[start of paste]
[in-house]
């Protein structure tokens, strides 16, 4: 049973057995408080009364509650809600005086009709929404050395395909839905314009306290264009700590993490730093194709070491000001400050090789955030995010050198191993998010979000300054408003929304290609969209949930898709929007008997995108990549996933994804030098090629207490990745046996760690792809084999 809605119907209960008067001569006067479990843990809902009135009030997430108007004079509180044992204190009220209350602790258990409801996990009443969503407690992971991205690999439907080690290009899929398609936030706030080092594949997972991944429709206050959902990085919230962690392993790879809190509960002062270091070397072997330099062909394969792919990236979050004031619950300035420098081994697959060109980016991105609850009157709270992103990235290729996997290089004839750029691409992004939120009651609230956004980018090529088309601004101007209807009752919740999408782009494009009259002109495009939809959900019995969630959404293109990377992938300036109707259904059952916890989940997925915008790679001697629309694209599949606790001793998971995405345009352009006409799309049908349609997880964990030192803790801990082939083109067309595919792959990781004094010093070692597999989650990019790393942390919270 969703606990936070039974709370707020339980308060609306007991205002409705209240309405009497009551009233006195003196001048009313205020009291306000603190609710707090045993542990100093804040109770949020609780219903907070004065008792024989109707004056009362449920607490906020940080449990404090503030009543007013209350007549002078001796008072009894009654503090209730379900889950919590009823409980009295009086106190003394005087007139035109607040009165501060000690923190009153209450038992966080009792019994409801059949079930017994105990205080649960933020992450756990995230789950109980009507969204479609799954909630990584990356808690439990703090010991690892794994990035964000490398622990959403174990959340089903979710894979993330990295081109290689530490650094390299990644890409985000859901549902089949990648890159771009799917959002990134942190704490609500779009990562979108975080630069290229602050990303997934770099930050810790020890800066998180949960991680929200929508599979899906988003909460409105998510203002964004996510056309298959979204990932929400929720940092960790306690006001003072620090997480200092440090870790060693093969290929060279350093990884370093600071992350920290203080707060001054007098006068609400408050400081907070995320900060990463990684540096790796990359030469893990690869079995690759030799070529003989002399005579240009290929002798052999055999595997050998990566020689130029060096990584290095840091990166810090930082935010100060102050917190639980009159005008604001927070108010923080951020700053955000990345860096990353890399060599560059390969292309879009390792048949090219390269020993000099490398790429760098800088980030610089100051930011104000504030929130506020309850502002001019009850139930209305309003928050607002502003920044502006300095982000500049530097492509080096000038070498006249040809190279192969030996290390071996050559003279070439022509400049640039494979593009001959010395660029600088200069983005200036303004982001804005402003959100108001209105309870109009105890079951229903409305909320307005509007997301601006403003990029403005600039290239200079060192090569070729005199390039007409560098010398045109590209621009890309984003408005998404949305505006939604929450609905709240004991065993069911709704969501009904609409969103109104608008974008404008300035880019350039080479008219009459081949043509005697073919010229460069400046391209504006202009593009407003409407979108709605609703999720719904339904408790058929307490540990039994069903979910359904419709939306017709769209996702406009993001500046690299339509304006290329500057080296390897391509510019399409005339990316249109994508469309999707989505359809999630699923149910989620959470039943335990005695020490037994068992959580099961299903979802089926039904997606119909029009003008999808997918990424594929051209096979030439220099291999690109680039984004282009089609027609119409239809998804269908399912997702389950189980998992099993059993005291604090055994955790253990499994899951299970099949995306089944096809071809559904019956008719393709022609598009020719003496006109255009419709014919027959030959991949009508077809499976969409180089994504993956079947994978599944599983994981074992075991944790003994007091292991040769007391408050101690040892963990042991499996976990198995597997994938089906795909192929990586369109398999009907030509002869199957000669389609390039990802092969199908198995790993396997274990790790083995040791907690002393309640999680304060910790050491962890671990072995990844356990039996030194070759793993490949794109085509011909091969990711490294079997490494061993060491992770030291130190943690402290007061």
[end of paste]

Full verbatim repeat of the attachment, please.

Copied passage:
[in-house]
């Protein structure tokens, strides 16, 4: 049973057995408080009364509650809600005086009709929404050395395909839905314009306290264009700590993490730093194709070491000001400050090789955030995010050198191993998010979000300054408003929304290609969209949930898709929007008997995108990549996933994804030098090629207490990745046996760690792809084999 809605119907209960008067001569006067479990843990809902009135009030997430108007004079509180044992204190009220209350602790258990409801996990009443969503407690992971991205690999439907080690290009899929398609936030706030080092594949997972991944429709206050959902990085919230962690392993790879809190509960002062270091070397072997330099062909394969792919990236979050004031619950300035420098081994697959060109980016991105609850009157709270992103990235290729996997290089004839750029691409992004939120009651609230956004980018090529088309601004101007209807009752919740999408782009494009009259002109495009939809959900019995969630959404293109990377992938300036109707259904059952916890989940997925915008790679001697629309694209599949606790001793998971995405345009352009006409799309049908349609997880964990030192803790801990082939083109067309595919792959990781004094010093070692597999989650990019790393942390919270 969703606990936070039974709370707020339980308060609306007991205002409705209240309405009497009551009233006195003196001048009313205020009291306000603190609710707090045993542990100093804040109770949020609780219903907070004065008792024989109707004056009362449920607490906020940080449990404090503030009543007013209350007549002078001796008072009894009654503090209730379900889950919590009823409980009295009086106190003394005087007139035109607040009165501060000690923190009153209450038992966080009792019994409801059949079930017994105990205080649960933020992450756990995230789950109980009507969204479609799954909630990584990356808690439990703090010991690892794994990035964000490398622990959403174990959340089903979710894979993330990295081109290689530490650094390299990644890409985000859901549902089949990648890159771009799917959002990134942190704490609500779009990562979108975080630069290229602050990303997934770099930050810790020890800066998180949960991680929200929508599979899906988003909460409105998510203002964004996510056309298959979204990932929400929720940092960790306690006001003072620090997480200092440090870790060693093969290929060279350093990884370093600071992350920290203080707060001054007098006068609400408050400081907070995320900060990463990684540096790796990359030469893990690869079995690759030799070529003989002399005579240009290929002798052999055999595997050998990566020689130029060096990584290095840091990166810090930082935010100060102050917190639980009159005008604001927070108010923080951020700053955000990345860096990353890399060599560059390969292309879009390792048949090219390269020993000099490398790429760098800088980030610089100051930011104000504030929130506020309850502002001019009850139930209305309003928050607002502003920044502006300095982000500049530097492509080096000038070498006249040809190279192969030996290390071996050559003279070439022509400049640039494979593009001959010395660029600088200069983005200036303004982001804005402003959100108001209105309870109009105890079951229903409305909320307005509007997301601006403003990029403005600039290239200079060192090569070729005199390039007409560098010398045109590209621009890309984003408005998404949305505006939604929450609905709240004991065993069911709704969501009904609409969103109104608008974008404008300035880019350039080479008219009459081949043509005697073919010229460069400046391209504006202009593009407003409407979108709605609703999720719904339904408790058929307490540990039994069903979910359904419709939306017709769209996702406009993001500046690299339509304006290329500057080296390897391509510019399409005339990316249109994508469309999707989505359809999630699923149910989620959470039943335990005695020490037994068992959580099961299903979802089926039904997606119909029009003008999808997918990424594929051209096979030439220099291999690109680039984004282009089609027609119409239809998804269908399912997702389950189980998992099993059993005291604090055994955790253990499994899951299970099949995306089944096809071809559904019956008719393709022609598009020719003496006109255009419709014919027959030959991949009508077809499976969409180089994504993956079947994978599944599983994981074992075991944790003994007091292991040769007391408050101690040892963990042991499996976990198995597997994938089906795909192929990586369109398999009907030509002869199957000669389609390039990802092969199908198995790993396997274990790790083995040791907690002393309640999680304060910790050491962890671990072995990844356990039996030194070759793993490949794109085509011909091969990711490294079997490494061993060491992770030291130190943690402290007061």